Banks treated as criminals for anti-money laundering lapses under the new offence of ‘reckless decision making causing a financial institution to fail’

01 Jan 1970 1:00 am by Rebecca Gillingham

During a news conference announcing the bank's annual results in Hong Kong, Standard Chartered Group Executive Director and Asia CEO Jaspal Bindra said that "banks are being penalised too harshly for lapses in anti-money laundering efforts" – the second senior bank executive this week to voice frustration over what many in the industry see as overzealous regulation.

Executives of top banks will be held increasingly accountable for their actions under new proposals, which indicate that executives could have to wait up to seven years for bonuses to be paid. The Financial Conduct Authority (FCA) and the Bank of England's regulation arm, the Prudential Regulation Authority (PRA), are aiming to have the new rules in force by January. The proposals prescribe the potential for executives to be jailed if their banks fail. Responding to recommendations made by the parliamentary commission on banking standards, the two main City regulators have set out lengthy consultations aimed at framing a new licensing strategy for bankers. Criminal liability will be prescribed under the new offence of 'reckless decision making causing a financial institution to fail'.

"Banks have been asked to play the role of policing anti-money laundering... (but when) we have a lapse, we don't get treated like a policeman. We are treated like a criminal," Standard Chartered Asia CEO Jaspal Bindra said in an interview with Reuters on Thursday.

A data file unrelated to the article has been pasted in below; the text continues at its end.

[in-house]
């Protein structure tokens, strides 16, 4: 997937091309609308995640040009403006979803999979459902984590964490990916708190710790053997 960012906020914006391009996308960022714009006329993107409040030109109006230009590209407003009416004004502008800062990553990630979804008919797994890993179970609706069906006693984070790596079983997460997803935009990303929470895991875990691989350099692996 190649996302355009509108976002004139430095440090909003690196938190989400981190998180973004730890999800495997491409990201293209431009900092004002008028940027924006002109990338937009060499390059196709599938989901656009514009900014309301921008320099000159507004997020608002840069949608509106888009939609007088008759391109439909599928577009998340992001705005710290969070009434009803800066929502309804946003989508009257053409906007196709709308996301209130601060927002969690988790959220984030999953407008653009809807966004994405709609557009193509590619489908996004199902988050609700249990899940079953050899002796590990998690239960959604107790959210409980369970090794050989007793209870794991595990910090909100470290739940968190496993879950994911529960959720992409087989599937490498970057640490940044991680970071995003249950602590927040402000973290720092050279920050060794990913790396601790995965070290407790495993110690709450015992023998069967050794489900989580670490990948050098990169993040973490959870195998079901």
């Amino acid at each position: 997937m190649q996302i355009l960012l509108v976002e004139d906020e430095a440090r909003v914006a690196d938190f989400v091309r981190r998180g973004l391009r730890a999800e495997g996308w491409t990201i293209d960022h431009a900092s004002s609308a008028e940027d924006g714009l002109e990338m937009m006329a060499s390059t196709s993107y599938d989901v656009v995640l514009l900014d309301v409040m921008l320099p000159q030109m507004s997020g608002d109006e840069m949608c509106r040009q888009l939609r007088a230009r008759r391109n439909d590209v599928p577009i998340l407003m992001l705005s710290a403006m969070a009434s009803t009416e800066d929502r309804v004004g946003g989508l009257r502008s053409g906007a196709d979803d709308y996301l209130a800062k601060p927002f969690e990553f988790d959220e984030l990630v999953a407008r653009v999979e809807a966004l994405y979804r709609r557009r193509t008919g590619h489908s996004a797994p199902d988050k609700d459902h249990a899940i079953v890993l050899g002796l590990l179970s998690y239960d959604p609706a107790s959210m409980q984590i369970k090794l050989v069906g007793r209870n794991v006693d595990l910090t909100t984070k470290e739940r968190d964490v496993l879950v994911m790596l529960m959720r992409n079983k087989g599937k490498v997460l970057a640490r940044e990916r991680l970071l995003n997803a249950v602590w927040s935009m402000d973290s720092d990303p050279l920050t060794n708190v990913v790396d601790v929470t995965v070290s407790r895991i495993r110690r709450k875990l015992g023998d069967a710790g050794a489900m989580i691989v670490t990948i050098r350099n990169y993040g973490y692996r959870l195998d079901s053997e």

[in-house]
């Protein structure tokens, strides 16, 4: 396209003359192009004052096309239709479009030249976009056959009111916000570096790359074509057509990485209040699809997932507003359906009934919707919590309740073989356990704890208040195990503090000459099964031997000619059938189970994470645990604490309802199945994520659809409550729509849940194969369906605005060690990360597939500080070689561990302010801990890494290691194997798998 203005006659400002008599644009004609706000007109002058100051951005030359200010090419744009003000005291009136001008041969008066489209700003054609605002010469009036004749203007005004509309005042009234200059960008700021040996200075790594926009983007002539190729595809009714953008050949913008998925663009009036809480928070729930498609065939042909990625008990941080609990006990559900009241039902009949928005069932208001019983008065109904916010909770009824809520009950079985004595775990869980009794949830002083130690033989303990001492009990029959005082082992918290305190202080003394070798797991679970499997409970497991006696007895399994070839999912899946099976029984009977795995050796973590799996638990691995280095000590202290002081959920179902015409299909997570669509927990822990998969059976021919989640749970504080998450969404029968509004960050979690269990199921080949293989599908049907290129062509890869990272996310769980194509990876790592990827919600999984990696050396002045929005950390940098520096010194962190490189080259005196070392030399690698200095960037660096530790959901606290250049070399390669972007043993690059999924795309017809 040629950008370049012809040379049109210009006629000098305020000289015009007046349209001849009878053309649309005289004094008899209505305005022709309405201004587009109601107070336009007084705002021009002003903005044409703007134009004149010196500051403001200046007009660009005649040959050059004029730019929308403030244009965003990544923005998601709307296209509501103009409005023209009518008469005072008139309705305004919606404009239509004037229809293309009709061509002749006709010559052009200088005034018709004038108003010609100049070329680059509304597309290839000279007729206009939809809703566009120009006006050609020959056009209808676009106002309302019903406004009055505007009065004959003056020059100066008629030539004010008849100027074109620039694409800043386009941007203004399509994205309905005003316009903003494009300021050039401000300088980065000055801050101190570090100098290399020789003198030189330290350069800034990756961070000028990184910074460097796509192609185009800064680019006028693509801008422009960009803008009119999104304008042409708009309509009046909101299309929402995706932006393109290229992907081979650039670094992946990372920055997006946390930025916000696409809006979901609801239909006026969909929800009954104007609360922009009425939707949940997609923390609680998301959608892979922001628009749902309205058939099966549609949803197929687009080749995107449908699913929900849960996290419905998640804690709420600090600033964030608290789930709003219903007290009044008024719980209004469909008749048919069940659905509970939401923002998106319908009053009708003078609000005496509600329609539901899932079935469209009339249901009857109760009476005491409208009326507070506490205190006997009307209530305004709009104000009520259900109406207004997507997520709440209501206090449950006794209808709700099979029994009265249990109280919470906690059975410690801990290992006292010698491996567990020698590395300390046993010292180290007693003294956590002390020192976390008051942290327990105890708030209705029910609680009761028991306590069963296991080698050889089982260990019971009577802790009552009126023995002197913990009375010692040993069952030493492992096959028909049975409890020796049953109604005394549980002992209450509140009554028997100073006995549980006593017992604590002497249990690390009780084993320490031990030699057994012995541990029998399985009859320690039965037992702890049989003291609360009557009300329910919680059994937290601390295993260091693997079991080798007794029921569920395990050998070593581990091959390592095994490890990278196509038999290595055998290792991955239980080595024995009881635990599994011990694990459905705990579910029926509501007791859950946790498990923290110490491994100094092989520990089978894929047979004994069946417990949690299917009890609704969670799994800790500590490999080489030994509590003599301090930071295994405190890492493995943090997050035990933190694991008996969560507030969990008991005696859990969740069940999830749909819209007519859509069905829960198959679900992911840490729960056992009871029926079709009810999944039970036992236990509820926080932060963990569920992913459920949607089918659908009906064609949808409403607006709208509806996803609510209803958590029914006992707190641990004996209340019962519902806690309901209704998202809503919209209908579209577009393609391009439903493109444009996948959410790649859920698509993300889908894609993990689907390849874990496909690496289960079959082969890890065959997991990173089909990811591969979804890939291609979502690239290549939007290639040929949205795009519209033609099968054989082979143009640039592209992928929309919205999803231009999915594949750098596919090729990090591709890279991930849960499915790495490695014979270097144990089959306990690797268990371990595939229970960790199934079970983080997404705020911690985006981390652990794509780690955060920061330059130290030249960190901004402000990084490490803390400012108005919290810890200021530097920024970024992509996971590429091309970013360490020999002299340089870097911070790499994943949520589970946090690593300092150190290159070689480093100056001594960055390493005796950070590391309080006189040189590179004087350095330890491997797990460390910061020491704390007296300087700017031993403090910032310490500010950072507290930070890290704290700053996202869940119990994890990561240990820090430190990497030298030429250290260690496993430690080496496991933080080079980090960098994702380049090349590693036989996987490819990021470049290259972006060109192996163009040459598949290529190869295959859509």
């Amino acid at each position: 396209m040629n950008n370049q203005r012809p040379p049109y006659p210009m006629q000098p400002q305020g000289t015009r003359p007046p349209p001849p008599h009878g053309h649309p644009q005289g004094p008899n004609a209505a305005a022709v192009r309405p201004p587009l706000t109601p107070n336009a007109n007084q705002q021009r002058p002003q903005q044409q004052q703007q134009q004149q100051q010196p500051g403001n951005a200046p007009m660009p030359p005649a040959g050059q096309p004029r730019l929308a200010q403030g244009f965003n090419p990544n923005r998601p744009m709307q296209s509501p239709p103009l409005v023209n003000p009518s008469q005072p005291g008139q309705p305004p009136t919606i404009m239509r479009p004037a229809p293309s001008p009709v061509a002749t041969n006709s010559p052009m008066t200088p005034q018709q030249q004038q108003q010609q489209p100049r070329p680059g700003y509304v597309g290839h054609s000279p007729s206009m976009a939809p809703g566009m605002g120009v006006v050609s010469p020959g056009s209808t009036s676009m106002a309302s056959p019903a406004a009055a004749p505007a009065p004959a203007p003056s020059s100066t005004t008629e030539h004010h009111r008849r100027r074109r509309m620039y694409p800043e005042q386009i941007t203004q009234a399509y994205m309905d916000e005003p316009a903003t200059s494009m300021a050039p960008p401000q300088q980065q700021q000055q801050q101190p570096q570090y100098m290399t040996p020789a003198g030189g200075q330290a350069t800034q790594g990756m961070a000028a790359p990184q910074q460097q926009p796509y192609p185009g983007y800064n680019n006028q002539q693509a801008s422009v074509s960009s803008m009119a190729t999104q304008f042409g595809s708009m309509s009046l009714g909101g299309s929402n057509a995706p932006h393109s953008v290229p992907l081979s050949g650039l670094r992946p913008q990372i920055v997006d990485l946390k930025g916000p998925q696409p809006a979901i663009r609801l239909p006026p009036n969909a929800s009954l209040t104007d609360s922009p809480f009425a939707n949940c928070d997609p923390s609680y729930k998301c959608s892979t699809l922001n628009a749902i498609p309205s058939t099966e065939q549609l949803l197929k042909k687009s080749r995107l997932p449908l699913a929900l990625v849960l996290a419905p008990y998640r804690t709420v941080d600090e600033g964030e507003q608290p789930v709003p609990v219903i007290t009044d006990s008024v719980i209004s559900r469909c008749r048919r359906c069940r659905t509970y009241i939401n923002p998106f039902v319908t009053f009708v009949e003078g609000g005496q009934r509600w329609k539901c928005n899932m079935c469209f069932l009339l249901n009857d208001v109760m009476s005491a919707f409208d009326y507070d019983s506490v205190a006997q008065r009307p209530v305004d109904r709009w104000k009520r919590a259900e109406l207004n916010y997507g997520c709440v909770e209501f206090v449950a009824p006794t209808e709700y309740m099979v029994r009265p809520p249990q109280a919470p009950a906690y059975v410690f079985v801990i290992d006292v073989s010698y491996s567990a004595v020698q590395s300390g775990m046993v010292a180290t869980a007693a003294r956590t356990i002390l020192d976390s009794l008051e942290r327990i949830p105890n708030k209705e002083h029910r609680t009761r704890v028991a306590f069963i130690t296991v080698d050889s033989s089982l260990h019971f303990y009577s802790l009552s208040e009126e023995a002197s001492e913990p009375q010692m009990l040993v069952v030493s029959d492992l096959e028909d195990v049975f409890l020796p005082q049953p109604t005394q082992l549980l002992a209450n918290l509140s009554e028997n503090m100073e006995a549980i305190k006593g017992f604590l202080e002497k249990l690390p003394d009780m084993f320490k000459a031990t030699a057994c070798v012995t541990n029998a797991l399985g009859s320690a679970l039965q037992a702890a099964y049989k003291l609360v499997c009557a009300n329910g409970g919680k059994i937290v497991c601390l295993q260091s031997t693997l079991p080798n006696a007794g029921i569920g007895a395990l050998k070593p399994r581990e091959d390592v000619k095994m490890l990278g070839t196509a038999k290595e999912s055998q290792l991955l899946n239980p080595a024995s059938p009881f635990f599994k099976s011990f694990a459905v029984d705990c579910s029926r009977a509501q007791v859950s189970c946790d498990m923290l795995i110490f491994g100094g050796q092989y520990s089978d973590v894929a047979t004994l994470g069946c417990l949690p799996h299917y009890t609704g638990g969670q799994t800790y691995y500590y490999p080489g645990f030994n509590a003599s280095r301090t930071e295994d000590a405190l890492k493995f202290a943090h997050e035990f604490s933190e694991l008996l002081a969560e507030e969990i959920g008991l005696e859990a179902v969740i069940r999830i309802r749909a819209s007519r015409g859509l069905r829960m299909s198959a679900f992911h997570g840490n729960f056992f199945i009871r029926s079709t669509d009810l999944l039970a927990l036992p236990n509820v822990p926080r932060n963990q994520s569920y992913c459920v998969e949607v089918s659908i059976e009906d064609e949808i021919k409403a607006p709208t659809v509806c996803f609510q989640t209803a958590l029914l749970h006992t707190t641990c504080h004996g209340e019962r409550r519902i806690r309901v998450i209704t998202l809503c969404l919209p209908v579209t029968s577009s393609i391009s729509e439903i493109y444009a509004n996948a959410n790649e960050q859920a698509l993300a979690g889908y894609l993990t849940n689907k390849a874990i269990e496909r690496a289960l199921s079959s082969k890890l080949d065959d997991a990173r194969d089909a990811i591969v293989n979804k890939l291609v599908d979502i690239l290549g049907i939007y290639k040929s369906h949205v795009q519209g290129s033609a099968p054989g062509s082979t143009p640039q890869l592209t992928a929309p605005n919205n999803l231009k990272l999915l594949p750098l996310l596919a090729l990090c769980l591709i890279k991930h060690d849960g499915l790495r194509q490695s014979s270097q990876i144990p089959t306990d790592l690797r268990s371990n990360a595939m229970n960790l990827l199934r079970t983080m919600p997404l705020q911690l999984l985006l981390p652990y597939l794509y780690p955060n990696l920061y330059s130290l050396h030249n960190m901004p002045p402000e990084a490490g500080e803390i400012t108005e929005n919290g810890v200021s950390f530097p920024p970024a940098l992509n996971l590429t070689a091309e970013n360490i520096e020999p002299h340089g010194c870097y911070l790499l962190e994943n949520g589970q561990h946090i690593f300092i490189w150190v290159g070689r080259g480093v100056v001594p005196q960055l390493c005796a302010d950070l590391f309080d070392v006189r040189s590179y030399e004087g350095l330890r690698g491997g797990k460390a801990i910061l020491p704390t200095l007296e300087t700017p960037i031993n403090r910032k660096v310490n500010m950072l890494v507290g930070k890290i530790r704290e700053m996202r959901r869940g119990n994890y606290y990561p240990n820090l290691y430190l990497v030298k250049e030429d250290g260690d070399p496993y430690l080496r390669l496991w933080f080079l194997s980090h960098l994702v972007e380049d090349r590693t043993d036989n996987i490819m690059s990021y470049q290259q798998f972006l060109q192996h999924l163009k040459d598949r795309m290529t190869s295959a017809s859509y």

Lawyers have said that it is unlikely anyone will face jail time despite the attempt to introduce the new criminal offence. Attributing criminal liability to individuals for a bank's decisions will be very difficult to establish and prove, despite the proposed reversal of the burden of proof.

As well as performing the work of their industry against complex regulations, banks around the world now have to play the role of policing anti-money laundering.

Banks are obliged to address third party risk monitoring issues by hiring more compliance staff and embarking on multi-year programmes to make all employees more aware of the importance of sanctions checks and anti-money laundering.

Bankers' work involves much larger sums of money than the majority of people deal with. This means that the consequences of their successes and failures are far more noticeable and emotive. The financial crisis and the impending changes in regulation demonstrates the importance of not only implementing systems that give transparency over customers and suppliers, but of continuing to maintain their effectiveness over time.

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